General Health Prevention

Managing Multiple Health Conditions at the Same Time

In math, 1+1=2. In healthcare, it's not always that simple. When a patient has two conditions at once, their care doesn't become twice as complicated — it becomes exponentially more complex.

Co-occurring conditions, also known as dual diagnosis, are when a patient has two or more conditions at the same time, such as a mental illness and a substance abuse disorder. This complicates the patient's care, because treatment and treatment programs often have a specific focus. 

For example, if a hospital offers treatment for obsessive compulsive disorder and eating disorders, the programs are likely to be in separate buildings and have separate teams. There may be some overlap, but care is often fragmented. Managing care for a patient who needs both treatments simultaneously can be quite challenging. Just to address the eating disorder, the patient may be seeing a nutritionist, gastroenterologist, psychiatrist, and therapist. With such a large team, it can be very challenging to coordinate care.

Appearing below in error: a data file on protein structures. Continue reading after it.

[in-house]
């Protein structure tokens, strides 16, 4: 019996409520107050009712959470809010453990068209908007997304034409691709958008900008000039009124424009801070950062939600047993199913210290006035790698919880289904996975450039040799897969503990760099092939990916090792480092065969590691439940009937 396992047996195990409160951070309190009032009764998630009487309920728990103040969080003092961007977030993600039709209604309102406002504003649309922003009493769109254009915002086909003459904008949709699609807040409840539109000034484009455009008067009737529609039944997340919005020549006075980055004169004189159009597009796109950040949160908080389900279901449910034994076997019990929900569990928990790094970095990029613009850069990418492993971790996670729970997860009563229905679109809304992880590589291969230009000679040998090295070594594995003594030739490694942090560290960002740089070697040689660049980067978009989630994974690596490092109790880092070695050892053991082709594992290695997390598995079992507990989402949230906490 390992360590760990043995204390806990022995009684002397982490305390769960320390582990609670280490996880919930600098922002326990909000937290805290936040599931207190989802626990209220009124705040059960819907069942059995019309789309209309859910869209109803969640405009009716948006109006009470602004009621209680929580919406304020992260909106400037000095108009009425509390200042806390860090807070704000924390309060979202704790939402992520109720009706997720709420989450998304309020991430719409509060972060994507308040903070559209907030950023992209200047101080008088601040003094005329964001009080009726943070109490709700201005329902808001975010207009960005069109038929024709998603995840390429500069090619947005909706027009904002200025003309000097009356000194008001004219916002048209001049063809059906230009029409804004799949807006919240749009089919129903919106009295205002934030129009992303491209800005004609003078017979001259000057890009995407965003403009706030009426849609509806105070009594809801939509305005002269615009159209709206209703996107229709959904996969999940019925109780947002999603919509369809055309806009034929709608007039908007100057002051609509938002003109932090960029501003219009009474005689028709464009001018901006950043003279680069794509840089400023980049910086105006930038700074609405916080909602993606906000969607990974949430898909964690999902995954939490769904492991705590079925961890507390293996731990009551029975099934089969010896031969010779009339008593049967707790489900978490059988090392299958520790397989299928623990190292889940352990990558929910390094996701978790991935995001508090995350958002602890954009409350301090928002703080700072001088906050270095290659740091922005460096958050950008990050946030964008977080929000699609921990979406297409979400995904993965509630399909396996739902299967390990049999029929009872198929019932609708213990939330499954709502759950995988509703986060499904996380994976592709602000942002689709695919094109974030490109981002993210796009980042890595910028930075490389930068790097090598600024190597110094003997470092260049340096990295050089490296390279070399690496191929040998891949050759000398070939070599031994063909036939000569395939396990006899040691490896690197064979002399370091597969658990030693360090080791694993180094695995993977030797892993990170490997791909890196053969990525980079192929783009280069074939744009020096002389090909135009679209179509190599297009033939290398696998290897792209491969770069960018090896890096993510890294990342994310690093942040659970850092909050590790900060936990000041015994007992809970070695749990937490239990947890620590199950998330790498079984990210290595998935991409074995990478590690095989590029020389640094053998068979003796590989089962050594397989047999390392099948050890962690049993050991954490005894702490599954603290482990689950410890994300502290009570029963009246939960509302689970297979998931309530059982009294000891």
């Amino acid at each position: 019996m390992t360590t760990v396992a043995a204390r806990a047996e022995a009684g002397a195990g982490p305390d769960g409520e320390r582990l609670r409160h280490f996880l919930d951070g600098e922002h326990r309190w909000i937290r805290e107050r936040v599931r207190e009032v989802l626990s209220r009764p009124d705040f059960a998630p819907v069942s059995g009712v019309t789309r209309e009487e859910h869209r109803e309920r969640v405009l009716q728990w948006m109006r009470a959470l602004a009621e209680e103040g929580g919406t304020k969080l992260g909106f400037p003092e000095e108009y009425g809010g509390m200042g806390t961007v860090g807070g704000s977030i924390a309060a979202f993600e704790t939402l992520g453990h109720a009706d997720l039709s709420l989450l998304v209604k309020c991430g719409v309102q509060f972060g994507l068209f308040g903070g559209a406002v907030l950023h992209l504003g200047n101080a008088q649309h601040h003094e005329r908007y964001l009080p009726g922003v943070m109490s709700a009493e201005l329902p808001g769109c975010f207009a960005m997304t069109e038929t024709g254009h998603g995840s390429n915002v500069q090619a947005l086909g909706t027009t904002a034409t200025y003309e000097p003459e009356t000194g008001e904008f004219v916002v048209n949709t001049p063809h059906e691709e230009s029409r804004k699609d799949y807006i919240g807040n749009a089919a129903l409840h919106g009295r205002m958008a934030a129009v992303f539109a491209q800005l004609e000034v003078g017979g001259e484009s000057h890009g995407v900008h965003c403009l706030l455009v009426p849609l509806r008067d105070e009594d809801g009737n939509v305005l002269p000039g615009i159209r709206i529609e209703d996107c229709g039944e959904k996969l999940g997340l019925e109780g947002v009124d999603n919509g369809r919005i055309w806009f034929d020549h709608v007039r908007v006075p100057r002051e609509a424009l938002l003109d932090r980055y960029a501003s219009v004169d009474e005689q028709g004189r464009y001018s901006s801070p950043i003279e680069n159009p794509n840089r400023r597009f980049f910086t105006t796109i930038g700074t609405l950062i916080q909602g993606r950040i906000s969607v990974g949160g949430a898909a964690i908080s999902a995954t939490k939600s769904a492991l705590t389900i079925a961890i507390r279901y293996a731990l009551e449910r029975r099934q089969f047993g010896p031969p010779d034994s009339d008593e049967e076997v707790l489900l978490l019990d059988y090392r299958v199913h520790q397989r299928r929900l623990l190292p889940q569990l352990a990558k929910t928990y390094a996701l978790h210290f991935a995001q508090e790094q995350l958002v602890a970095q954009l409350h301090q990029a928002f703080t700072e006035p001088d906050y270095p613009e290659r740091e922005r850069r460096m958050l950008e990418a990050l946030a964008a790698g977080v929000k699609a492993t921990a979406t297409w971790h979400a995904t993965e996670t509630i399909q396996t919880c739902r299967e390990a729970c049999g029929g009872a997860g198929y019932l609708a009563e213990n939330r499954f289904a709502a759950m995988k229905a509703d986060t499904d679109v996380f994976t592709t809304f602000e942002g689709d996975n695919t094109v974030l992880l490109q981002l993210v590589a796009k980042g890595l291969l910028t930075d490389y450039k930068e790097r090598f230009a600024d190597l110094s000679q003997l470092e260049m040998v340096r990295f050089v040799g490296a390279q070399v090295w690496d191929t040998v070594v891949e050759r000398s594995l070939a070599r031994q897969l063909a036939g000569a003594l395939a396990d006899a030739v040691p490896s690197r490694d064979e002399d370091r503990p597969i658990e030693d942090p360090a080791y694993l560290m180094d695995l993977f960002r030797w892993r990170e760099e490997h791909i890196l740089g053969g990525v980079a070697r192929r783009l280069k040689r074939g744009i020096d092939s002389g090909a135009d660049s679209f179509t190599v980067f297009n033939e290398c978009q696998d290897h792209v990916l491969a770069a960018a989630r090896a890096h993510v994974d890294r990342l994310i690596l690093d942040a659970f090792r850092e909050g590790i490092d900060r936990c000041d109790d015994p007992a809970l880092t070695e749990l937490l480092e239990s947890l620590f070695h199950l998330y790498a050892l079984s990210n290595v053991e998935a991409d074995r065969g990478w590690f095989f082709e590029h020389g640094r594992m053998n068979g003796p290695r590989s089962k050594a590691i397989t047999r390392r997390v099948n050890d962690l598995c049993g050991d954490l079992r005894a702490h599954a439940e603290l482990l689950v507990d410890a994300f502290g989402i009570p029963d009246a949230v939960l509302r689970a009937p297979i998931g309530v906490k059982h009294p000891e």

The Covid-19 pandemic has made healthcare more complicated across the board, and that is especially true for people with co-occurring conditions.

Patients with co-occurring conditions are at increased risk of breakthrough infections and more likely to experience severe outcomes. The pandemic has also led to an increase in eating disorders and anxiety and depression.

Almost everyone had more than one health condition. It's very common for people to be diagnosed with two health issues at the same time. Dual diagnosis situations don’t always involve mental health — they can also impact physical health.  The diagnoses are often related and they can exacerbate each other.

For example, if someone manages their anxiety by running on a regular basis, all of that running could lead to an overuse injury (such as shin splints). In order to recover from that injury, rest is needed, so they can't run. Without their usual anxiety management strategy, this person could lose their outlet to manage their mental health. Their anxiety worsens.  Now, they suffer from both shin splints and increased anxiety.  They may also experience sleep issues, due to their lack of exercise and increased anxiety.   

If you or a loved one is living with two or more health conditions, consider seeking healthcare guidance and support. If you have questions about how different health conditions are related and want help navigating the treatment process, reach out to an expert health advisor.

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